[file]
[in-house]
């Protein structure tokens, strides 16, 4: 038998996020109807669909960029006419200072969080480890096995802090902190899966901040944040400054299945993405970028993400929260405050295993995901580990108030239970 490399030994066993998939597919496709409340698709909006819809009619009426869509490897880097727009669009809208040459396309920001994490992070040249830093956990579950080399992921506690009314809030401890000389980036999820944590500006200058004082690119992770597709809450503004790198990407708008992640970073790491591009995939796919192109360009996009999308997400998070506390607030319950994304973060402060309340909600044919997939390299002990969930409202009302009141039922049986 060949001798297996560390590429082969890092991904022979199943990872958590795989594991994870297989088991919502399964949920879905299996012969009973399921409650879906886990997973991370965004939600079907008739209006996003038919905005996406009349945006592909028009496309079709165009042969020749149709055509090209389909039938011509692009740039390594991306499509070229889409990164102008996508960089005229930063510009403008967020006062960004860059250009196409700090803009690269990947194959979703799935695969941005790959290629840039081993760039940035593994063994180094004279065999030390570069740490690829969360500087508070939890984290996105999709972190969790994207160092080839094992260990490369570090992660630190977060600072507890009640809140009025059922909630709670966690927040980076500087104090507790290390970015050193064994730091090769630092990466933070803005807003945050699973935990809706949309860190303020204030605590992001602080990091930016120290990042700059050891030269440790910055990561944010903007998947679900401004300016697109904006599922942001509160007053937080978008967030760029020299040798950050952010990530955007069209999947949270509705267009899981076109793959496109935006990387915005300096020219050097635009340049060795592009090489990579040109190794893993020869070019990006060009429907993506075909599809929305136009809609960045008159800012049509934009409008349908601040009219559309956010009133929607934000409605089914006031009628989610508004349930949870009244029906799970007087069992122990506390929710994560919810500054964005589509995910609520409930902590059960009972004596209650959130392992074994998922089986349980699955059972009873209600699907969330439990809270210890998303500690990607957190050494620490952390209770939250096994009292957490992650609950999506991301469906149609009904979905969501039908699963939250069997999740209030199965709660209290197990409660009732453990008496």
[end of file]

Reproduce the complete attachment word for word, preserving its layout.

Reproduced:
[in-house]
């Protein structure tokens, strides 16, 4: 038998996020109807669909960029006419200072969080480890096995802090902190899966901040944040400054299945993405970028993400929260405050295993995901580990108030239970 490399030994066993998939597919496709409340698709909006819809009619009426869509490897880097727009669009809208040459396309920001994490992070040249830093956990579950080399992921506690009314809030401890000389980036999820944590500006200058004082690119992770597709809450503004790198990407708008992640970073790491591009995939796919192109360009996009999308997400998070506390607030319950994304973060402060309340909600044919997939390299002990969930409202009302009141039922049986 060949001798297996560390590429082969890092991904022979199943990872958590795989594991994870297989088991919502399964949920879905299996012969009973399921409650879906886990997973991370965004939600079907008739209006996003038919905005996406009349945006592909028009496309079709165009042969020749149709055509090209389909039938011509692009740039390594991306499509070229889409990164102008996508960089005229930063510009403008967020006062960004860059250009196409700090803009690269990947194959979703799935695969941005790959290629840039081993760039940035593994063994180094004279065999030390570069740490690829969360500087508070939890984290996105999709972190969790994207160092080839094992260990490369570090992660630190977060600072507890009640809140009025059922909630709670966690927040980076500087104090507790290390970015050193064994730091090769630092990466933070803005807003945050699973935990809706949309860190303020204030605590992001602080990091930016120290990042700059050891030269440790910055990561944010903007998947679900401004300016697109904006599922942001509160007053937080978008967030760029020299040798950050952010990530955007069209999947949270509705267009899981076109793959496109935006990387915005300096020219050097635009340049060795592009090489990579040109190794893993020869070019990006060009429907993506075909599809929305136009809609960045008159800012049509934009409008349908601040009219559309956010009133929607934000409605089914006031009628989610508004349930949870009244029906799970007087069992122990506390929710994560919810500054964005589509995910609520409930902590059960009972004596209650959130392992074994998922089986349980699955059972009873209600699907969330439990809270210890998303500690990607957190050494620490952390209770939250096994009292957490992650609950999506991301469906149609009904979905969501039908699963939250069997999740209030199965709660209290197990409660009732453990008496």